Sunday, October 2, 2011

"The only way a child will be left behind is if he doesn't learn art and music" (Bob McGrath)

This coming Monday evening I am the guest speaker at a local preschool.

My Preschool Parent Talk
When I speak at parent meetings, parents are usually interested in the benefits of music in the development of their preschool-age children.  

You know...most parents don't believe they should bother with extra music.  They wonder, "Does it really make any difference in any measurable way?"  

In fact, most ECE teachers don't know the benefits of music either!  Most ECEducators will counsel parents NOT to take a music class while taking preschool.  A sure sign they do NOT understand it's value over the long-term.

At my Preschool Parent talks we learn...Music is a verb!
As we all know, experiencing music is much different than talking about it so every few minutes, I engage the parents in a real musical activity for 3 and 4 year olds.  It is a first-hand example of what music can really feel like when you are engaged as a participant and not an observer.

I believe (because of the research and reading I've done for so many years) that music is a language and is one of the most important ways to engage a young child when communicating with them in their early years.   I'm pretty passionate about it.  

I think the research is overwhelmingly supportive of this belief.  In fact, if you read all that research and experience music as a non-competitive, engaging, socially fun, interesting, intellectual, creative activity you might do what I your own music school for children!

Amazing study!
Many years ago, I read the results of a study where several groups of elementary-age children were involved.  Group 1 received reading, writing and math as most regular school classes receive.  Group 2 received music and art 2-3 times per week as well as reading, writing and math, without an emphasis on any one subject.  Group 3 received music and art EVERYDAY and in order to do this, less reading, writing and math were offered each week.  This study went on for 2 years

I like to ask parents to imagine this.  
Imagine your principal/head teacher comes to you and offers your child art and music EVERYDAY!  You'd be excited right?  Then you find out, your child would receive less reading, writing and math in order to schedule it all in.  Most parents would expect after two years of this their child would perform at a lower level on academic testing, having received less academic teaching and more arts instruction.

Most parents would not be okay with this.  Typically, music and art are not seen as beneficial "enough" to warrant an increase in exposure to them.  The fact is...they are and increasing music and arts time has a huge impact!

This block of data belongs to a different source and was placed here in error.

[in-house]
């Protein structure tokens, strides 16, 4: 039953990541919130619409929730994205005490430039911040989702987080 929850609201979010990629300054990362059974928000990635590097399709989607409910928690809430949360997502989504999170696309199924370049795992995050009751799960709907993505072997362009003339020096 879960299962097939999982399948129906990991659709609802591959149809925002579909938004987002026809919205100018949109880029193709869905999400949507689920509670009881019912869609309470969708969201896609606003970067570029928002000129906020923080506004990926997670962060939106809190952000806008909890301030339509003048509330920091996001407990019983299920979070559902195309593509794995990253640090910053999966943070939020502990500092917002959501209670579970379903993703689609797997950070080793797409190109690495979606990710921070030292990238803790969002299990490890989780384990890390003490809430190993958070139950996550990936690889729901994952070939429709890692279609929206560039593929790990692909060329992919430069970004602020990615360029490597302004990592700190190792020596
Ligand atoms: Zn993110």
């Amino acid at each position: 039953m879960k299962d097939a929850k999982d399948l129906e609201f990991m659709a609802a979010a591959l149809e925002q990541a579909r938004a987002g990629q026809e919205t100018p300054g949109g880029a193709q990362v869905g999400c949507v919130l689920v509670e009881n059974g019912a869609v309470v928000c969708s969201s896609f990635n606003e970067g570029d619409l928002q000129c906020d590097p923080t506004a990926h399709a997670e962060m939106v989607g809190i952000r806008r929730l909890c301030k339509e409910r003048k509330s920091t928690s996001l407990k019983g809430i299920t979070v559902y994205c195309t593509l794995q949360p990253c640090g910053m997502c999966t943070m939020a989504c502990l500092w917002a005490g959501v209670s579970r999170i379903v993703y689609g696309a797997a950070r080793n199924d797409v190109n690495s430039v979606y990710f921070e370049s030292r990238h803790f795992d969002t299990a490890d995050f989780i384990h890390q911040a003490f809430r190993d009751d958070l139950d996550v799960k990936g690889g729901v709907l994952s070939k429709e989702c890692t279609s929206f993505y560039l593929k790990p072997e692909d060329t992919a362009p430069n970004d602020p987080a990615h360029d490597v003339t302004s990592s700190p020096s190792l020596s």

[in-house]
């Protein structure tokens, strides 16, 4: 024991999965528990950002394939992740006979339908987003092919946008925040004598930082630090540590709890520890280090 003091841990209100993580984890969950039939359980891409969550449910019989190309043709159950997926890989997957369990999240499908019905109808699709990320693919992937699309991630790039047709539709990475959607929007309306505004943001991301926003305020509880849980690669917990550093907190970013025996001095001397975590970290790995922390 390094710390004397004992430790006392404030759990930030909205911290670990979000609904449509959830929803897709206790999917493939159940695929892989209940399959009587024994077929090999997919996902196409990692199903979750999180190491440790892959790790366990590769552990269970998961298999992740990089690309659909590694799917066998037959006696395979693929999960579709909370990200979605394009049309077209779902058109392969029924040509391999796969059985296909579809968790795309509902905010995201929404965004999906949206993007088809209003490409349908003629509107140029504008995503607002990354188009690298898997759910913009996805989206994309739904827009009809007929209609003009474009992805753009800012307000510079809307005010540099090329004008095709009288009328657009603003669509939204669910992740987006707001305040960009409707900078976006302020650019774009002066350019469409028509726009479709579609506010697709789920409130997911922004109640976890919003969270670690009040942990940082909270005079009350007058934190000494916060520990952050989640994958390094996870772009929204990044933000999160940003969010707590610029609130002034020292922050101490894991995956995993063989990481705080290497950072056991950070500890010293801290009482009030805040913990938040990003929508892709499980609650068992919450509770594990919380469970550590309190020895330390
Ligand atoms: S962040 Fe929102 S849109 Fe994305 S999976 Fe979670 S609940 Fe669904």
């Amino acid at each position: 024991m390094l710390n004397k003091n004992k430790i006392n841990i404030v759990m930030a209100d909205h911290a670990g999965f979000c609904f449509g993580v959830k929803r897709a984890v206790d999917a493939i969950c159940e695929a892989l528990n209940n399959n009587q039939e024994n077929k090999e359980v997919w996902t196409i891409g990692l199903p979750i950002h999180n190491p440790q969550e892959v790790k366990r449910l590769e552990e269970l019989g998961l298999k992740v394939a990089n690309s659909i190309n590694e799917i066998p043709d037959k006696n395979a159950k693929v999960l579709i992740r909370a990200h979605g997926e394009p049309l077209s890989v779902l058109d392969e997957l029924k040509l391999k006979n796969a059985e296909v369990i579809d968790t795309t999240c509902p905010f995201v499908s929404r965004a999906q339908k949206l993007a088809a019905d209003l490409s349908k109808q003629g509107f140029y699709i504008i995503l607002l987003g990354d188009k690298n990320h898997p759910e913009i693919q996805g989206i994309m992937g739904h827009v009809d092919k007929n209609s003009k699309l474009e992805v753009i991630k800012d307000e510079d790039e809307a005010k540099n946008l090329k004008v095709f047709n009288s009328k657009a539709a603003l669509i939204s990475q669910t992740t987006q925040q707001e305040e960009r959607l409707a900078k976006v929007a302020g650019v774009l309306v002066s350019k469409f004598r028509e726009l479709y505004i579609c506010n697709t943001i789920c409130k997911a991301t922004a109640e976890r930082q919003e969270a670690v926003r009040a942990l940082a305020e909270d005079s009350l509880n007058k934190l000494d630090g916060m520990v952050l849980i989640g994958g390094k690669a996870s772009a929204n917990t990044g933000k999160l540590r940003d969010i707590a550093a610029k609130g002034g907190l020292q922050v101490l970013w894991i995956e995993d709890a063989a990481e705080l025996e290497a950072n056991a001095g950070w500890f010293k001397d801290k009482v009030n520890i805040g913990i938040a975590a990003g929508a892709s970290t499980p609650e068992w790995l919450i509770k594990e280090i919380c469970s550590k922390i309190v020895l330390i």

Do you know the results of that 2-year study?
Group 3 outperformed both other groups on academic tests at the end of the 2 years.

The group that received less math, reading and writing instruction and more arts instruction, outperformed groups 1 and 2 on academic testing.  These children outperformed the groups that received no arts and limited arts instruction.

This is always astonishing to parents...and to administrators.  The idea that music and art instruction can have a cross-over effect that boosts scores on academic tests.

Oh...and one more thing...they discovered that not only was the group that received more arts teaching outperforming on academic testing, that group was also more socially cooperative!

The results of this study always causes parents to stop and think.  
Then, as I roll out the research results about increased language proficiency, longevity, better memory later in life, some of them actually begin to think it might be worthwhile to find out if their preschool offers any music ed opportunities for their children.  My experience is...usually not.  

During my parent talk, I describe what music learning is not...
  • it's not sitting and listening to recorded music in the preschool classroom,
  • it's not just free play with a bunch of percussion instruments, 
  • it's not just doing whatever you feel like musically 
  • it's not just singing, it's not just dancing.  (It's fun to do these things but learning that stimulates development is more than that.) 

Music instruction is a form of communication and play and games and interaction between children and teachers.  Hopefully, it is an active learning process that has children participating and singing, chanting, moving, listening, contributing, feeling, creating, problem solving and learning...but through music. 

The generalist teacher usually has some difficulty with this, both with knowledge and musical confidence.  It takes special training to know what and how to offer the kinds of activities that stimulate development through music.

These are the things I attempt to communicate to parents at my preschool parent talks.  

Do you have an opinion?

What do you think?  
Do you agree with the last 3 decades of research?  
Is music learning beneficial enough that without it children have not been offered a full education in our schools? 

If you would like practical, concrete ways to engage children in music, you would love my free monthly newsletter. Sign up to receive your copy of the newsletter here.


"The only way a child will be left behind is if he doesn't learn art and music," said McGrath (The Times,  I loved this when I read it.  It was posted by the ECMMA on their facebook page.     You can read the whole article here.

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